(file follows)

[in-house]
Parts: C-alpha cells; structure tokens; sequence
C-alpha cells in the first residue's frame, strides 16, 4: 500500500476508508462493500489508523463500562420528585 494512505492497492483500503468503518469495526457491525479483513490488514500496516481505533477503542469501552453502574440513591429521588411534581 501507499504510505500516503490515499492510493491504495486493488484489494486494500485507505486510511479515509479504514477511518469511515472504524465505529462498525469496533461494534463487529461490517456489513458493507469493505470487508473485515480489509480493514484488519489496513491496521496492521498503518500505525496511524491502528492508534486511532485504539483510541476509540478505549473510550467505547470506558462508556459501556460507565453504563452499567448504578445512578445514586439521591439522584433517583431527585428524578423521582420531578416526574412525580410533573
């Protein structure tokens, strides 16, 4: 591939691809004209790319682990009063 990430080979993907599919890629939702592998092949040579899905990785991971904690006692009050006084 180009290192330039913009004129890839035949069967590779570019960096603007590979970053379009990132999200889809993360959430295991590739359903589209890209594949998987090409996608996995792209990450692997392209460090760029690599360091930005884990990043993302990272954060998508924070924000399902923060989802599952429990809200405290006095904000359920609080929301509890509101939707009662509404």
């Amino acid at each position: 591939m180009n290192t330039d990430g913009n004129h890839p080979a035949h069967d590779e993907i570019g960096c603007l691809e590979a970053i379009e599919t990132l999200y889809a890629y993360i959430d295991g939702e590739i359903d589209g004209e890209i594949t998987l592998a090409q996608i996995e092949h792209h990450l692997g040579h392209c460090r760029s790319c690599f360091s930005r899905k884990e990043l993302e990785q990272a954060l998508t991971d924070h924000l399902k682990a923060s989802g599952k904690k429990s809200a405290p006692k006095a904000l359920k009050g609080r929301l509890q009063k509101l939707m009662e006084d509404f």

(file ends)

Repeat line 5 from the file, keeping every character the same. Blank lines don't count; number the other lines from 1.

């Amino acid at each position: 591939m180009n290192t330039d990430g913009n004129h890839p080979a035949h069967d590779e993907i570019g960096c603007l691809e590979a970053i379009e599919t990132l999200y889809a890629y993360i959430d295991g939702e590739i359903d589209g004209e890209i594949t998987l592998a090409q996608i996995e092949h792209h990450l692997g040579h392209c460090r760029s790319c690599f360091s930005r899905k884990e990043l993302e990785q990272a954060l998508t991971d924070h924000l399902k682990a923060s989802g599952k904690k429990s809200a405290p006692k006095a904000l359920k009050g609080r929301l509890q009063k509101l939707m009662e006084d509404f």